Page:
Since the Swiss noted that people who take their meds correctly and don’t have other infections are unlikely to pass on HIV, the public health establishment has been in a tizz over how to react. Predictably enough, Australian researchers have done what epidemiologists with a point to make so often do: — they’ve reached for the models.
Using a “simple mathematical model”, they’ve concluded that if HIV positive people and their HIV negative spouses or partners toss the condoms because they’re on meds, HIV transmission could leap four-fold. The research is published in The Lancet, though only the abstract is available to mortals. Basically, if 10,000 infected people have unprotected sex with an uninfected partner twice a week for 10 years, we can expect 300 new HIV infections. That’s quite a bit of fun for not all that many infections, it seems to me, though fie on me for saying so. Of course if the 10,000 infected people are all having anal sex twice a week for 10 years, you get a lower fun-to-infection ratio; the modellers predict as many as 3,500 infections, apparently because ARVs do less to reduce the amount of virus hanging out in rectal secretions.
The publication follows hard on the heels of a statement by the Australasian Society for HIV Medicine, which says that lower viral load is useful in case your consistently-used condom bursts. The Australians fret that the Swiss have confused people:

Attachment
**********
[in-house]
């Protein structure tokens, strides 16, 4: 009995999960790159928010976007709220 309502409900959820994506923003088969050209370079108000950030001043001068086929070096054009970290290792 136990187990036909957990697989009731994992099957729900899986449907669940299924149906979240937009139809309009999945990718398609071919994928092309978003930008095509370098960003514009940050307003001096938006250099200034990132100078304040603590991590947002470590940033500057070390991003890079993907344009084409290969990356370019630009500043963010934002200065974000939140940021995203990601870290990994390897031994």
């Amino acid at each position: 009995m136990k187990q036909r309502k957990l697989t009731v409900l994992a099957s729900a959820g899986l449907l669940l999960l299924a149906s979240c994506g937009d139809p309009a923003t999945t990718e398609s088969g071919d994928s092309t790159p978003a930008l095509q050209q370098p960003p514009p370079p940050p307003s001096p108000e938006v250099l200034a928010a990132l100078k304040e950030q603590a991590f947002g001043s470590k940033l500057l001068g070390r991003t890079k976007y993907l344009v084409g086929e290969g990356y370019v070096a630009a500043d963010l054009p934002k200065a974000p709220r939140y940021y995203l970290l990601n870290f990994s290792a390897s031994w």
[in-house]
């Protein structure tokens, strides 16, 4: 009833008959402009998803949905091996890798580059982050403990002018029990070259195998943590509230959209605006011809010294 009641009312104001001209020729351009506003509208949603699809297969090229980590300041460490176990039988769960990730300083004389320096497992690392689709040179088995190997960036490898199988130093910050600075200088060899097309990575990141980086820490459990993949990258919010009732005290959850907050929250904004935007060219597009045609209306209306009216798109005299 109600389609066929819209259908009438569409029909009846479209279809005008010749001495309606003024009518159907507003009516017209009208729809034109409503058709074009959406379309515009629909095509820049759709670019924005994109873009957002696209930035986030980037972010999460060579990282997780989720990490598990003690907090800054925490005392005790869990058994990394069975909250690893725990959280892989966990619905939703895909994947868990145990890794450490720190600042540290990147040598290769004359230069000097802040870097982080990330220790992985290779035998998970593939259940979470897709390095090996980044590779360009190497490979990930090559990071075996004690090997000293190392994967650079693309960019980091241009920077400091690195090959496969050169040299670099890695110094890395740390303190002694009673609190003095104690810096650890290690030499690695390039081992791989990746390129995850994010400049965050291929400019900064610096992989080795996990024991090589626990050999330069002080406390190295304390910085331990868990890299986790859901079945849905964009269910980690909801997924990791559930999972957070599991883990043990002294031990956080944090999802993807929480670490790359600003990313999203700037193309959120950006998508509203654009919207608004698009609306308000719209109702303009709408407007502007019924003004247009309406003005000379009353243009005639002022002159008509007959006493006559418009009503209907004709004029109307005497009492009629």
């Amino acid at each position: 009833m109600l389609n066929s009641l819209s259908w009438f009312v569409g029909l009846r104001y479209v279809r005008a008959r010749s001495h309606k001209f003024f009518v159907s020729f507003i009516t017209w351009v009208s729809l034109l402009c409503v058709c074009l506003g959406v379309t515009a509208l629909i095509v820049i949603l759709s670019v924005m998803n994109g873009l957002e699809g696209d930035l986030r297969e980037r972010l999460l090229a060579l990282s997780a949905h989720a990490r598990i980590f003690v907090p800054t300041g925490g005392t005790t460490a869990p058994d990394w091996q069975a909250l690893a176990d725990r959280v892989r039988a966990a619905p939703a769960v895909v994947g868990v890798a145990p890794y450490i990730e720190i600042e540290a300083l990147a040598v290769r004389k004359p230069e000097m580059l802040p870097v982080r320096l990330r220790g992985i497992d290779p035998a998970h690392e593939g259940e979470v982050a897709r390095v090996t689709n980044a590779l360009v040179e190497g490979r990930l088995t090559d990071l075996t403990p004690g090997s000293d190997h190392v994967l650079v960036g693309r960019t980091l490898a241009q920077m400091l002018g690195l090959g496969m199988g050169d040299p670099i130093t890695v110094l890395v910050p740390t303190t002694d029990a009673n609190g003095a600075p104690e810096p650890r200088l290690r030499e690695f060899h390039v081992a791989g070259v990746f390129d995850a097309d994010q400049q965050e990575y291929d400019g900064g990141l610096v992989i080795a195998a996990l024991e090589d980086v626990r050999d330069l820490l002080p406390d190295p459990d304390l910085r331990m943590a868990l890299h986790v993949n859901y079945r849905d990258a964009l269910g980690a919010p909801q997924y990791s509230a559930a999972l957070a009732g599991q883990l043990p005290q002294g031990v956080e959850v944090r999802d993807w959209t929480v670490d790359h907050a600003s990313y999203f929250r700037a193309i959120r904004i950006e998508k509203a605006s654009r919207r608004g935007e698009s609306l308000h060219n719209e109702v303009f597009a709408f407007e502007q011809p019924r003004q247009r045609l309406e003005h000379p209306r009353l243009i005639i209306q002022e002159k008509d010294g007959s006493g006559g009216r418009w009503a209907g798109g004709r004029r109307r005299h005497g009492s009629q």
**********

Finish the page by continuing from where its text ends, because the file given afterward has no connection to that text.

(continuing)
“This could add to the complexity of public health messages to positive people and the wider community resulting in confusion around HIV therapy, prevention and infectiousness….Lowered VL equates to reduced infection rate but not zero risk of infection.” So keep using the condoms, they say.
In fact, the Australian statement includes a very useful summary of some of the important issues raised by the Swiss statement: the Swiss conclusions are all based on studies of vaginal rather than anal sex, for example. But it is unnecessarily Nannyish. Most people process complex information about risks and rewards every day of their lives. The life partners of people who take antiretorvirals are among the best placed in the world to understand the consequences of perhaps becoming infected with HIV. Public health professionals don’t need to treat them like idiots. Rather, we should lay out the risks as accurately as we know how, and let people decide for themselves if the rewards of sex without a condom are worth the risk of becoming infected by a partner who is on appropriate and well-monitored treatment. If you are a man with an infected wife, a 215 in 10,000 chance over 10 years may seem worth the risk. If you are woman with an infected husband, we’re talking a 425 in 10,000 chance over 10, still worth a punt to many people. If you’re a gay guy, the odds crash to 3,524 in 10,000, and you may want to hang on to the condoms. But isn’t it for you to decide?